Islamabad, Pakistan (TFC) – Last week, in an official statement from media-giant Reuters, it was reported that 34-year-old Maria Golovnina was found dead in her office in Pakistan. Golovnina was stationed as the Bureau Chief of Afghanistan and Pakistan at the time of her death.
Reuters posted a brief statement on Twitter saying, “Maria fell unconscious in the Islamabad bureau. An ambulance arrived quickly and she was rushed to Kulsum International Hospital, but medical teams were unable to save her.”
However, Pakistani Police reported that Maria’s colleagues were “alarmed at her long disappearance from her seat” and went to look for her. She was then found lying in a pool of vomit in the F-8 sector of the office building.
State-run Radio Pakistan reported her body was found in her home. Which is it? Her home or office?
Police did not become aware of Maria’s death until her body was taken by her colleagues to the Pakistan Institute of Medical Sciences (PIMS). They were bringing the body to PIMS to be put in the hospital’s mortuary, not to provide life-saving medical assistance.
A PIMS doctor told news outlet Dawn, “PIMS Medical Legal Officer Dr. Nasreen Butt was called immediately after the body arrived and told that she has to do a postmortem.”
Police then arrived and a struggle over what would happen to the body began.
“A representative of the Russian embassy and some colleagues of the journalist also arrived. They wanted to take the body away without postmortem but were told that it cannot be handed over without the permission of the district administration,” said the PIMS doctor in charge at the time.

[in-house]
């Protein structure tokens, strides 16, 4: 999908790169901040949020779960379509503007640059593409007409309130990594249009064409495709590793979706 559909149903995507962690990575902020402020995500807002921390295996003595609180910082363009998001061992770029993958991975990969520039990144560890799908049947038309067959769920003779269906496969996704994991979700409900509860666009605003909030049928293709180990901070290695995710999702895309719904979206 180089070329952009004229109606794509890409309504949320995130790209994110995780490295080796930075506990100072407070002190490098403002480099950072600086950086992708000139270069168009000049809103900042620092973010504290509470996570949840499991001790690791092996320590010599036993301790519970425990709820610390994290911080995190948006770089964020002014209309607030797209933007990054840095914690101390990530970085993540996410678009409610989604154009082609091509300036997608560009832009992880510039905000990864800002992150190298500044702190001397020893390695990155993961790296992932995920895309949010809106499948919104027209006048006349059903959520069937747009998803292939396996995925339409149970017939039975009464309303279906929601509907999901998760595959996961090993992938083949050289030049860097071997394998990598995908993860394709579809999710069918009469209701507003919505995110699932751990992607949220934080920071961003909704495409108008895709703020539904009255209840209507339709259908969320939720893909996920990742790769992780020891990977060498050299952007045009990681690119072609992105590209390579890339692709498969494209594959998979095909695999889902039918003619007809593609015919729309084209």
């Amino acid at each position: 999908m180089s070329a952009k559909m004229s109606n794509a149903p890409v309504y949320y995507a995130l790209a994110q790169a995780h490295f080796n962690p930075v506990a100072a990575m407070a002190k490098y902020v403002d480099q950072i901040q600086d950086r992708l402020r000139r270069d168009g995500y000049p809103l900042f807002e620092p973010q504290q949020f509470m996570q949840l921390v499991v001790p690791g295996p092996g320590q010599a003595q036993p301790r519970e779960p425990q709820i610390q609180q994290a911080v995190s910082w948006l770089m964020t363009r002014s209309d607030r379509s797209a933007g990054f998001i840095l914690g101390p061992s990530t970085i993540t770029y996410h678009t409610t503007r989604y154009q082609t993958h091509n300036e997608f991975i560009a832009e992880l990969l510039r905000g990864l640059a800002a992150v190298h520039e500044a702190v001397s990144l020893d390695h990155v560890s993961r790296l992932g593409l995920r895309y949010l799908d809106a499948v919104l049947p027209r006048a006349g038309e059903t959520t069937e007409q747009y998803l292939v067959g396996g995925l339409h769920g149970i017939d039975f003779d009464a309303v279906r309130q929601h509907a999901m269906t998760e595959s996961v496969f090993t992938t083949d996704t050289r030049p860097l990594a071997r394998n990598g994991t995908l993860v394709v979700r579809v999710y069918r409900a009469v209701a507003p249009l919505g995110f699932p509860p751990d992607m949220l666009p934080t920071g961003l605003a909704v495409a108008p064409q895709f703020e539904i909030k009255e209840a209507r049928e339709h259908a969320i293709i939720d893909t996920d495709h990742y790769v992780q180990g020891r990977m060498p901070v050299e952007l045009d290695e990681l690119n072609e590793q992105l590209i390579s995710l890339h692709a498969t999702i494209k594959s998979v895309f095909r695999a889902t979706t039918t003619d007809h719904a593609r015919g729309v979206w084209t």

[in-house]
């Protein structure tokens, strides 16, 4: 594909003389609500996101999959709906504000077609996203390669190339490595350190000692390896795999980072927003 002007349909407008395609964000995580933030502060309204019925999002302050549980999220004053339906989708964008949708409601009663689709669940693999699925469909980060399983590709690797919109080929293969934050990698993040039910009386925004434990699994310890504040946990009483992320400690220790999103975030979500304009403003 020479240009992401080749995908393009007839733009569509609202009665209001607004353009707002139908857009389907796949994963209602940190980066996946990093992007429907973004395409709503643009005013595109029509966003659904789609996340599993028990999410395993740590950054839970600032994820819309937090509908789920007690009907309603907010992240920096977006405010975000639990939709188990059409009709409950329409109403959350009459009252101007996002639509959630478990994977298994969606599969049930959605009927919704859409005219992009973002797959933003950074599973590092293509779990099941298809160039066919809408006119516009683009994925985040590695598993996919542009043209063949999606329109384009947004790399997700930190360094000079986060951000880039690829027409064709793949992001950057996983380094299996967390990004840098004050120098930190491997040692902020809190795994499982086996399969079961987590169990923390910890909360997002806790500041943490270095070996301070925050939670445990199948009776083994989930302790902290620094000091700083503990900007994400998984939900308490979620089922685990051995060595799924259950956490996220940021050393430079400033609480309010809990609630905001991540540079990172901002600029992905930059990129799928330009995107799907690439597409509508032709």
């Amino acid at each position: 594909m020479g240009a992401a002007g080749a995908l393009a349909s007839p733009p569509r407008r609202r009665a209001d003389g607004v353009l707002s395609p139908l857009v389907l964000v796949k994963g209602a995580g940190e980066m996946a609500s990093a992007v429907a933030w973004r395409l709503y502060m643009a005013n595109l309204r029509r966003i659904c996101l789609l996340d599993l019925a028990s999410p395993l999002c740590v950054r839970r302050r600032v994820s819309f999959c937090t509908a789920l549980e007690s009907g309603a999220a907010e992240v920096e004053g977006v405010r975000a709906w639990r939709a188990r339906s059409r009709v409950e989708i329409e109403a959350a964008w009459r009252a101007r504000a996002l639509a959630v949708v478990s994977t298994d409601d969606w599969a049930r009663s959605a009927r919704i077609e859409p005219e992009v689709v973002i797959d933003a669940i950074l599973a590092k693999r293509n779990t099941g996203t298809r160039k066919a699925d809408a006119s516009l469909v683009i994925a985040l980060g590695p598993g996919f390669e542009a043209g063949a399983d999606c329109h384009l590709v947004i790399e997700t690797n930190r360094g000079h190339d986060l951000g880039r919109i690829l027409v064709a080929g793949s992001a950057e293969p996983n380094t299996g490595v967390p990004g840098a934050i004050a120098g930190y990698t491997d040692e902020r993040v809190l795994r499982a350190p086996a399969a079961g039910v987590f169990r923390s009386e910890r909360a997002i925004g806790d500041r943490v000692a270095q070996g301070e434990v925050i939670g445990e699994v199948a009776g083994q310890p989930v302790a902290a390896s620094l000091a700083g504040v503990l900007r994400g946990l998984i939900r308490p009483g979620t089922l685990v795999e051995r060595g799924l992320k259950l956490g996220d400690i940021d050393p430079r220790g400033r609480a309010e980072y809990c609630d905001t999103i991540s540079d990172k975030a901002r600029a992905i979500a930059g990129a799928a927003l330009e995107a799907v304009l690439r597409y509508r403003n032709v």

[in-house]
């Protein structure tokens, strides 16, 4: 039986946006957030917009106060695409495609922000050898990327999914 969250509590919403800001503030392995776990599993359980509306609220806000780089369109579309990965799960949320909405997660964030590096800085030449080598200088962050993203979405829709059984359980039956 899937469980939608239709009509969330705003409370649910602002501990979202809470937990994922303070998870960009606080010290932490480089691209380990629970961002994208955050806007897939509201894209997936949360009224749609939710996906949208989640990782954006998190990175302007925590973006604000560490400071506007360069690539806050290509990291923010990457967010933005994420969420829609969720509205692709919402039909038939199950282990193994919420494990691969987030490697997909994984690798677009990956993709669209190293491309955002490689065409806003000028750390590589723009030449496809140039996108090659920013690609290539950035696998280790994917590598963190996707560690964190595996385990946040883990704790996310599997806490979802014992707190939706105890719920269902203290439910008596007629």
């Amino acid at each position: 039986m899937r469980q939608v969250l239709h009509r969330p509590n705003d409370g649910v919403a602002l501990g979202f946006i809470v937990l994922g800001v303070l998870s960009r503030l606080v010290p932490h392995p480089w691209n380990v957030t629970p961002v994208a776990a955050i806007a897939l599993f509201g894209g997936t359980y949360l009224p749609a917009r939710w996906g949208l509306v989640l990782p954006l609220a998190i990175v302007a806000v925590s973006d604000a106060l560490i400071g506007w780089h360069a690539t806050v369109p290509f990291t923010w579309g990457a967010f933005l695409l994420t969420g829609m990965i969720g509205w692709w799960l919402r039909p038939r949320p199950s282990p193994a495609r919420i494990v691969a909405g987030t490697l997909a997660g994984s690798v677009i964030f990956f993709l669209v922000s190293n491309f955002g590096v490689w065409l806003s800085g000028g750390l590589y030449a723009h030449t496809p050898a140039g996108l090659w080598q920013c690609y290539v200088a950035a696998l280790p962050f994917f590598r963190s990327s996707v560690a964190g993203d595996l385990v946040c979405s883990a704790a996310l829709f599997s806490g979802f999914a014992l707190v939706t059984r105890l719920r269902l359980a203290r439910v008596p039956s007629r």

Doctors and Maria’s colleagues then proceeded to wait for the Russian Embassy to receive permission to begin Maria’s autopsy. PIMS spokesperson Dr. Ayesha Esani told Dawn that hospital management were ready and waiting to perform the autopsy following consent from Maria’s parents.
“The body will remain in PIMS mortuary and will not be released unless permitted by the district administration,” said Dr. Esani.
A senior Pakistani Police Officer said, “Doctors who examined the body said it seemed a natural death. It could be, but it could also be food poisoning or some other poison. So autopsy should be done to establish the cause of her death.”
The autopsy has been completed as of Tuesday and all it has done is pose more questions.
Ligature marks were found on her neck and she is reported to have died from asphyxiation. The report was forwarded to Pakistani Police. PIMS spokesperson Waseem Khawaja said samples of Maria’s brain, heart and neck have been sent to a forensic laboratory for a complete report on the cause of death. The report will take up to a month to complete.
Maria’s colleagues, and Reuters’ official statement, say she was a junkyard dog of a journalist. She has spent time covering major events all over the globe. She spent most of 2009 covering the elections in Afghanistan. She spent time in Iraq and Libya. She covered the NATO bombings in Tripoli from the heart of the chaos. It was there she met her former Reuters colleague, Michael Georgy. They worked in close proximity to each other in Tripoli. Georgy was also the Deputy Bureau Chief of Pakistan during Maria Golovnina’s tenure in the same position. For someone with such a close relationship with Maria, he has remained curiously silent as to the cause of her death.
More importantly, why is Reuters’ not commenting on the conflicting reports? If Maria was such a beloved asset, then how can they possibly not have a response to the mounting evidence that one of their own died from something other than natural causes? They themselves did not even report the circumstances of her death correctly.